Specify --horizontal-stddev (a single value for all cameras, measured in meters), to use this as the input camera ground horizontal uncertainty. Otherwise, as in the above-mentioned section, the input errors will be read from camera files, if available.

The produced errors are saved to the file:


This file will have, for each image pair having matches, the median horizontal and vertical components of the triangulation uncertainties, the mean of each type of uncertainty, the standard deviations, and number of samples used (usually the same as the number of inliner interest points). All errors are in meters.

This operation will use the cameras after bundle adjustment. Invoke with --num-iterations 0 for the original cameras.

It is instructive to compare these with their dense counterparts, as produced by point2dem. Camera positions and orientations

If the cameras are Pinhole and a datum exists, the camera names, camera centers (in meters, in ECEF coordinates), as well as the rotations from each camera to world North-East-Down (NED) coordinates at the camera center are saved to:


(before and after optimization; in either case, after any initial transform and/or adjustments are applied). These are useful for analysis when the number of cameras is large and the images are acquired in quick succession (such as for SkySat data, Section 8.23). Note that such a rotation determines a camera’s orientation in NED coordinates. A conversion to geodetic coordinates for the position and to Euler angles for the orientation may help with this data’s interpretation. Registration errors on the ground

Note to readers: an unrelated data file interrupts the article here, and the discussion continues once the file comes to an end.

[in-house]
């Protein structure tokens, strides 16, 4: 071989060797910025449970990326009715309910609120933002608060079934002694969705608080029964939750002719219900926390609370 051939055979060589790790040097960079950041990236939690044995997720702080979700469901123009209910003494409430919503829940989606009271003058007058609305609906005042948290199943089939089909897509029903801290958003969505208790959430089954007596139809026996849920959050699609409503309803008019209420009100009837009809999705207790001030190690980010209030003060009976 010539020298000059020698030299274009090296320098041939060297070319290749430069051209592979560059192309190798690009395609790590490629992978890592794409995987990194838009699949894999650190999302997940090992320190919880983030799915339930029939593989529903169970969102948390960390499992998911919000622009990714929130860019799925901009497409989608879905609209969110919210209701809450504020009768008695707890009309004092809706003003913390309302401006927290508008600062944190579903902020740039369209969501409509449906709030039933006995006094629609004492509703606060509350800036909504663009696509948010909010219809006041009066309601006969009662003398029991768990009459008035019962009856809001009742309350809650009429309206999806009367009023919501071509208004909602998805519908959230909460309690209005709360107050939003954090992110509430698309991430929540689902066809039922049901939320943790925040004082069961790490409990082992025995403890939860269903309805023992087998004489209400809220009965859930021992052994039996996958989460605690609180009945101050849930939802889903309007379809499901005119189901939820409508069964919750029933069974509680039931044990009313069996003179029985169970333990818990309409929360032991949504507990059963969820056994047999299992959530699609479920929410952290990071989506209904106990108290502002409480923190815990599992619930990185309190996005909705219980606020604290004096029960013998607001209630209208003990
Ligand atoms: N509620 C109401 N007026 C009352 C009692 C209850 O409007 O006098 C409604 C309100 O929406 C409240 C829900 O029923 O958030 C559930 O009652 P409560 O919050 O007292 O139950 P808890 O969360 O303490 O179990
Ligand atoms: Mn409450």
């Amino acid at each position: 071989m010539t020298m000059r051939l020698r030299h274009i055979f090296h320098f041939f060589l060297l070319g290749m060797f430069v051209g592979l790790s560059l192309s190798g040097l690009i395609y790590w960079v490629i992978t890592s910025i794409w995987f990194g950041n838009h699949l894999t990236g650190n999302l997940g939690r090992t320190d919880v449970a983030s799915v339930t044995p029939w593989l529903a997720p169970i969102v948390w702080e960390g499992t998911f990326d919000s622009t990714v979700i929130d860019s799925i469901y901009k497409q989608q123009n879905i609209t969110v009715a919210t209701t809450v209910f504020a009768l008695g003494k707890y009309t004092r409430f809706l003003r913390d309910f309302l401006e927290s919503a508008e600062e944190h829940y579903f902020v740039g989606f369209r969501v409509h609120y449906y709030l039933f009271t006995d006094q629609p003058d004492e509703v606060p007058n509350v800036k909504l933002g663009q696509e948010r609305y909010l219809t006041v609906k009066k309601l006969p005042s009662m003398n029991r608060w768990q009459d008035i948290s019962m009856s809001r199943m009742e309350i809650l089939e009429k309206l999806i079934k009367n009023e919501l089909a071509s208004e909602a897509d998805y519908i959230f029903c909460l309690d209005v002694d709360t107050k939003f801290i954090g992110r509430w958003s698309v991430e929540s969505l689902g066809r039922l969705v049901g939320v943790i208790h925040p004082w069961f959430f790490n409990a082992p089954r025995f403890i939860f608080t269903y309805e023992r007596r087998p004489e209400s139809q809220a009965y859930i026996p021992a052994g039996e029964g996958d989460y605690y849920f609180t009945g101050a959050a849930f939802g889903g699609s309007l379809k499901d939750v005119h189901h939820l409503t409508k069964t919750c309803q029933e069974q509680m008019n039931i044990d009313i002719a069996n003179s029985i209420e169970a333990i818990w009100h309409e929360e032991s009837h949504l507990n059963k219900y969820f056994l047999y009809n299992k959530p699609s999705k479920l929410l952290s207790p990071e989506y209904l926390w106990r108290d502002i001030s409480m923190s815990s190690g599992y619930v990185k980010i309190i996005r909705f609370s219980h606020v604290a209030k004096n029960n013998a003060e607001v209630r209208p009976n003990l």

If the option --mapproj-dem (with a DEM file as a value) is specified, each pair of interest point matches (after bundle adjustment and outlier removal) will be projected onto this DEM, and the midpoint location and distance between these points will be found. This data will be saved to:


having the longitude, latitude, and height above datum of the midpoint, and the above-mentioned distance between these projections (in meters).

Ideally these distances should all be zero if the mapprojected images agree perfectly. This makes it easy to see which camera images are misregistered.

This file is very analogous to the pointmap.csv file, except that these errors are measured on the ground in meters, and not in the cameras in pixels. This file can be displayed and colorized in stereo_gui as a scatterplot (Section 16.64.6).

In addition, more condensed statistics will be saved as well. The file:


will be written. It will have the percentiles (25%, 50%, 75%, 85%, 95%) of these disagreements for each image against the rest, and for each pair of images, also in units of meter.

This stats file is very useful at estimating the quality of registration with the optimized cameras between the images and to the ground.

16.5.9. Format of .adjust files